Well, I’m gonna have to start by apologising for the fact we haven’t had any articles up over the weekend! It’s been a busy few days for both of us, but normal service is resuming as of today. And, if it’s any consolation, I have one hell of a debate to post today, so fasten your seatbelts: I will be investigating the purported curse hanging over the more modern entries at ESC – why do so many of them end up with disappointing results if they push the boundaries of contemporary music?
Australian ESC fan Jordan pointed out to me a few weeks ago that his personal favourite “Glorious” was just the latest of many modern songs which have fallen flat at Eurovision; suggesting there could be some sort of disadvantage to sending an up-to-date genre of song. I did a little digging and found that whilst I wouldn’t necessarily attach a full-on “curse” to the phenomenon, there is definitely an issue at play here with the apparent mis-alignement between the contest and the charts.
First of all, I should attempt to define what I’m referring to as a “modern” song – for it doesn’t necessarily have to be an up-tempo electro-dance number to qualify as modern. I’d simply describe it as a song which wouldn’t sound out of place in the charts at the time of its release. So much as I adore it, I accept that a song like “Gravity” is never going to set the international market alight. Neither is “Quédate Conmigo”, neither is “What About My Dreams?”, neither is “Hero”. Fabulous though they all are, they’re all a little too dated or generically off-centre to challenge for top 10 positions worldwide.
The contest has had no shortage of such songs, especially in the last fifteen years; and these are the ones which – in the interests of this article – I am referring to as “modern songs”. Any of the following would, in my book, have easily stormed the charts if they had the Eurovision tag removed:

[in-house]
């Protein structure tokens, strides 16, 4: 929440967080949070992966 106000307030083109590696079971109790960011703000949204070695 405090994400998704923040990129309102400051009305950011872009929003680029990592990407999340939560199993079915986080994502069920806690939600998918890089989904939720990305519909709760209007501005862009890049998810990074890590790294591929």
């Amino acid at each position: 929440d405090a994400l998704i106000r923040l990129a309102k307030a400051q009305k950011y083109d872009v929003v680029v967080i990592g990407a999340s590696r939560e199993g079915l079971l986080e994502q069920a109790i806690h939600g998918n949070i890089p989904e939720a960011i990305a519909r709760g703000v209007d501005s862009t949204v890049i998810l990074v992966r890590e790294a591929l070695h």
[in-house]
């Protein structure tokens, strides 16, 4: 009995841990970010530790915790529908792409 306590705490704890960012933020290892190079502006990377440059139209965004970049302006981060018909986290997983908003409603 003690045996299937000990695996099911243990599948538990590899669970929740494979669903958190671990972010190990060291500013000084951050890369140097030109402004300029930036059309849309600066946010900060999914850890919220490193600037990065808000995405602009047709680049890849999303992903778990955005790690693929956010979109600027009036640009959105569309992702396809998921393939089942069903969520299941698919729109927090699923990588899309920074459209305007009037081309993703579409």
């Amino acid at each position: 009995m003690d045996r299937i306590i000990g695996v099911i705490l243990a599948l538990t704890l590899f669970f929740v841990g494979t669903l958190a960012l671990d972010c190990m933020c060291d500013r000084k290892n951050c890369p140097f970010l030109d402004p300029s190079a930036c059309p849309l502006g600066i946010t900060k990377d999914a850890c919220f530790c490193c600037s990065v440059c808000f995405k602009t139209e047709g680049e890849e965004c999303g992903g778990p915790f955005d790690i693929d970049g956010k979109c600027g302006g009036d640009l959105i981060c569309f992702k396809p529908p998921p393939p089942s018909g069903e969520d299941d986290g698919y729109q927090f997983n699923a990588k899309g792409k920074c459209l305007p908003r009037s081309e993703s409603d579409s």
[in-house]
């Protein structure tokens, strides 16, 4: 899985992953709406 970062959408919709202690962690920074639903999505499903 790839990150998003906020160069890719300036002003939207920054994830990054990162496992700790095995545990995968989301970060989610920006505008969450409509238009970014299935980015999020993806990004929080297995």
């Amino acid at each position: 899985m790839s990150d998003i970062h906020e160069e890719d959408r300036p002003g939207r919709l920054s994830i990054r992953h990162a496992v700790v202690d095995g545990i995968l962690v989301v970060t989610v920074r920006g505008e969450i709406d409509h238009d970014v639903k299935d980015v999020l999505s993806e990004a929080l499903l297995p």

Gina G – Ooh… Aah… Just A Little Bit (UK 1996) – 8th place
Paul Oscar – Minn Hinsti Dans (Iceland 1997) – 20th place
Marlain Angelidou – Tha’ne Erotas (Cyprus 1999) – 22nd place
Malene Mortensen – Tell Me Who You Are (Denmark 2002) – 24th place
Nicola – Don’t Break My Heart (Romania 2003) – 10th place
Natalia Podolskaya – Nobody Hurt No One (Russia 2005) – 15th place
Ortal – Chacun Pense À Soi (France 2005) – 23rd place
Elena Risteska – Ninanajna (FYR Macedonia 2006) – 12th place
Hanna Pakarinen – Leave Me Alone (Finland 2007) – 17th place
Anonymous – Salvem El Mon (Andorra 2007) – SF 11th place
Waldo’s People – Lose Control (Finland 2009) – 25th place
Christina Metaxa – Firefly (Cyprus 2009) – SF 14th place
Jessy Matador – Allez! Ola! Olé! (France 2010) – 12th place
Femminem – Lako Je Sve (Croatia 2010) – SF 13th place
Alexey Vorobyov – Get You (Russia 2011) – 16th place
Getter Jaani – Rockefeller Street (Estonia 2011) – 24th place
TWiiNS – I’m Still Alive (Slovakia 2011) – SF 13th place
Yüksek Sadakat – Live It Up (Turkey 2011) – SF 13th place
Ivi Adamou – La La Love (Cyprus 2012) – 16th place
Trackshittaz – Woki Mit Deim Popo (Austria 2012) – SF 18th place
Cascada – Glorious (Germany 2013) – 21st place
Krista Siegfrids – Marry Me (Finland 2013) – 24th place
Who See feat. Nina Zizic – Igranka (Montenegro 2013) – SF 12th place
Hannah Mancini – Straight Into Love (Slovenia 2013) – SF 16th place
(of course, this is far from an exhaustive list, and I apologise for any glaring omissions!)
Judging by this list, it would appear that the data not only highlights that the problem exists, but suggests that it is becoming more and more common. In 2013 alone, there were four entries I’d describe as modern which met disastrous results; whilst the top 10 featured a number of less commercially viable numbers. Now, the contest is not exactly supposed to be a contest of commerciality, but even when accompanied by stellar vocal performances and stunning visuals, some of these modern numbers still fail to impress.
So: why is this!?
I’m going to use Ivi Adamou as an example here. “La La Love” was undoubtedly one of the most modern sounding songs of the 2012 contest. It managed to avoid the dubious “fanwank” label in the run-up to Baku, and once it reached the stage it was accompanied by a bizzare yet polished stage show which emphasised the energy of the song. It cruised through the semis, yet once in the final it slumped to a disappointing 16th place.